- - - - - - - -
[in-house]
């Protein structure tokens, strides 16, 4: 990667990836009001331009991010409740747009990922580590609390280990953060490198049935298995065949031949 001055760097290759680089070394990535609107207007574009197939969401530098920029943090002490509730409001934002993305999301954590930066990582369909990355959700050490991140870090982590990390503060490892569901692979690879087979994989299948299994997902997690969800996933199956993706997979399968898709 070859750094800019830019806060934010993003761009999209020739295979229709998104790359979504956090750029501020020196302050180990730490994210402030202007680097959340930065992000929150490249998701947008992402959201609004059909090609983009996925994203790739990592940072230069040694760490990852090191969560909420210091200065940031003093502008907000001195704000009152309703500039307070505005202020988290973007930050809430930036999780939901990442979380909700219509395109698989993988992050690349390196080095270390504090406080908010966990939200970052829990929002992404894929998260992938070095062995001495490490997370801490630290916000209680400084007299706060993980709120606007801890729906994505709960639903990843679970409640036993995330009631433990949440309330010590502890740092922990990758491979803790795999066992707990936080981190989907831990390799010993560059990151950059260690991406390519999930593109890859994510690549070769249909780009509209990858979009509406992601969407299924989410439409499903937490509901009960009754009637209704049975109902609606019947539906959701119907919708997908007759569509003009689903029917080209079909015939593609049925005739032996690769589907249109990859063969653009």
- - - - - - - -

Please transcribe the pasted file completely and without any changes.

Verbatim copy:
[in-house]
């Protein structure tokens, strides 16, 4: 990667990836009001331009991010409740747009990922580590609390280990953060490198049935298995065949031949 001055760097290759680089070394990535609107207007574009197939969401530098920029943090002490509730409001934002993305999301954590930066990582369909990355959700050490991140870090982590990390503060490892569901692979690879087979994989299948299994997902997690969800996933199956993706997979399968898709 070859750094800019830019806060934010993003761009999209020739295979229709998104790359979504956090750029501020020196302050180990730490994210402030202007680097959340930065992000929150490249998701947008992402959201609004059909090609983009996925994203790739990592940072230069040694760490990852090191969560909420210091200065940031003093502008907000001195704000009152309703500039307070505005202020988290973007930050809430930036999780939901990442979380909700219509395109698989993988992050690349390196080095270390504090406080908010966990939200970052829990929002992404894929998260992938070095062995001495490490997370801490630290916000209680400084007299706060993980709120606007801890729906994505709960639903990843679970409640036993995330009631433990949440309330010590502890740092922990990758491979803790795999066992707990936080981190989907831990390799010993560059990151950059260690991406390519999930593109890859994510690549070769249909780009509209990858979009509406992601969407299924989410439409499903937490509901009960009754009637209704049975109902609606019947539906959701119907919708997908007759569509003009689903029917080209079909015939593609049925005739032996690769589907249109990859063969653009």